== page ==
More Contrast Generally Better
There are no general standards for capping contrast for either day or night displays. Generally, the higher the contrast, the easier the reading in both cases (Parker & Schaff, 1998; Zuffi, Brambilla, Beretta, & Scala, 2007). Thus, your UI can have two independent dimensions: day versus night, and low versus high contrast, where high contrast is WCAG AAA compliant whether it’s day or night mode.
I would treat user complaints about excessive contrast with caution. Given that lower contrast (dark gray font) has recently been fashionable on many web sites, user may prefer it more because it looks cool and modern, rather than because it’s actually easier to read.
Contrast and Dyslexia
The only concerns about high contrast I’ve heard (and really the only reason to have a low-contrast mode at all) is that some individuals with dyslexia report letters appear “jumpy” at high contrast settings (Rello, Kanvinde, & Baeza-Yates, 2011). However, the effect is not well established or understood (e.g., O’Brien, Mansfield, & Legge, 2000), and there appears to be considerable individual variation (Rello, Kanvinde, & Baeza-Yates, 2011). It may be best to let the user choose the contrast, maybe continuously with a slider. In your comment exchange with JonW, you are right that user can pick horrible color combinations, but if you limit the range of the slider to between WCAG AAA and AA levels, users can’t make it too bad, and, in fact, users with disabilities seem to do okay with choosing their contrast and even (subtle) colors (Gregor & Newell, 2000).
So, I recommend making contrast user-adjustable within the limits of WCAG, but to default to high contrast, and perhaps provide some in-line documentation on how to adjust the contrast slider (“Accessibility: slide until letters are easiest to see and don’t seem to move”).
Maybe the Problem is Night Mode
Now, about night mode. You don’t describe your environment of use, but for everyone’s benefit, light-on-dark font does not make text easier to read at night. Dark-on-light is consistently easier to read in light or dark conditions (Buchner & Baumgartener, 2007; Dobres, Chahine, & Reimer, 2017). There are several theories for this (Scharff & Ahumada, 2003), but it might come down to modern computer fonts being designed for dark-on-light use. In any case, your user complaints about the light-on-dark being too contrasty might really be complaints about light-on-dark itself being hard to read, and not really a problem with the contrast.
The purpose of night mode is to make everything else at night easier to see. That is, by reducing the amount of light shining from the device, the user maintains dark adaptation in order to see other things. If your users are not interacting with dark objects while using your device, then you don’t want light-on-dark regardless of the ambient illumination.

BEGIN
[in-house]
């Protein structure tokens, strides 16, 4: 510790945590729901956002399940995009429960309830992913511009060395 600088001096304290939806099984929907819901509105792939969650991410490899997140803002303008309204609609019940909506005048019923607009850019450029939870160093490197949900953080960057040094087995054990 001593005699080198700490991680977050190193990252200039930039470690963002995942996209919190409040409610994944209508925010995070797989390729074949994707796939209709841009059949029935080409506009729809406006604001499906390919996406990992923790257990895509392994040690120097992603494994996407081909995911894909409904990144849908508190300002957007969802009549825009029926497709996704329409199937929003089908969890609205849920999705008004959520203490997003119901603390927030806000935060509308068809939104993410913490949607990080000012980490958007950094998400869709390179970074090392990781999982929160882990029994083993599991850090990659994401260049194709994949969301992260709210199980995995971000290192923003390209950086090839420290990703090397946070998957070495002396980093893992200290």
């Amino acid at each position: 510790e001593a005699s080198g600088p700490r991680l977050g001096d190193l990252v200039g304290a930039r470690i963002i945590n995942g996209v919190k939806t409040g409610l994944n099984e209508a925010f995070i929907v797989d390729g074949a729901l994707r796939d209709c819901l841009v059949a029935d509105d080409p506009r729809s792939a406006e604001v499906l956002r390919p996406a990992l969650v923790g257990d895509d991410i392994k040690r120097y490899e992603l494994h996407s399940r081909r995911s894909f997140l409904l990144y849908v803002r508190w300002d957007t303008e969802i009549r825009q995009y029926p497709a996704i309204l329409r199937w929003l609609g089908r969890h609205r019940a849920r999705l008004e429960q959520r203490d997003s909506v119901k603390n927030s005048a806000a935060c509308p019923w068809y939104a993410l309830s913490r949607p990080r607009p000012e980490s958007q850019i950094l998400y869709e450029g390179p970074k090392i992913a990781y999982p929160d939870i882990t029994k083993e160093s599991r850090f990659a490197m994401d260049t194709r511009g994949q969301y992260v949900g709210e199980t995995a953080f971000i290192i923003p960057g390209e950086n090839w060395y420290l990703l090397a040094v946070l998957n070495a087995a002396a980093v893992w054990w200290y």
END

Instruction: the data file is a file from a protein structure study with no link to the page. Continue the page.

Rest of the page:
Even if your users do need to maintain dark adaption, you may want to consider other methods to reduce the light coming from the display. For example, you may want to physically dim the display or even put a physical neutral density filter over it, all while keeping the easier-to-read dark-on-light text. Keep in mind, however, that anything you do to reduce display illumination will reduce display readability. As the human eye dilates for dark adaptation, focusing becomes more difficult, especially for older users. You need to decide if it's worth the trade-off in your case.
Buchner & Baumgartner, 2007. Text – background polarity affects performance irrespective of ambient illumination and colour contrast. Ergonomics, 50, 1036-1063.
Dobres, Chahine, & Reimer, 2017. Effects of ambient llumination, contrast polarity, and letter size on text legibility under glance-like reading. Applied Ergonomics, 60, 68-73.
Gregor & Newell, 2000. An Empirical Investigation of Ways in Which Some of the Problems Encountered by Some Dyslexics May be Alleviated using Computer Techniques. Proceedings of the fourth international ACM conference on Assistive technologies, Arlington, VA.
O’Brien, Mansfield, & Legge, 2000. The effect of contrast on reading speed in dyslexia. Vision Research 40, 1921–193.
Parker &, Scharff, 1998. Influences of Contrast Sensitivity on Text Readability in the Context of a Graphical User Interface.
Rello, Kanvinde, & Baeza-Yates, 2011. Layout Guidelines for Web Text and a Web Service to Improve Accessibility for Dyslexics. Proceedings of the International Cross-Disciplinary Conference on Web Accessibility, Lyon, France.
Scharff & Ahumada 2003. Letter identification performance is better for negative contrast than positive contrast. Vision Sciences Society Annual Meeting, Sarasota FL
Zuffi, Brambilla, Beretta, & Scala, 2007. Human Computer Interaction: Legibility and Contrast. 14th International Conference on Image Analysis and Processing (ICIAP 2007).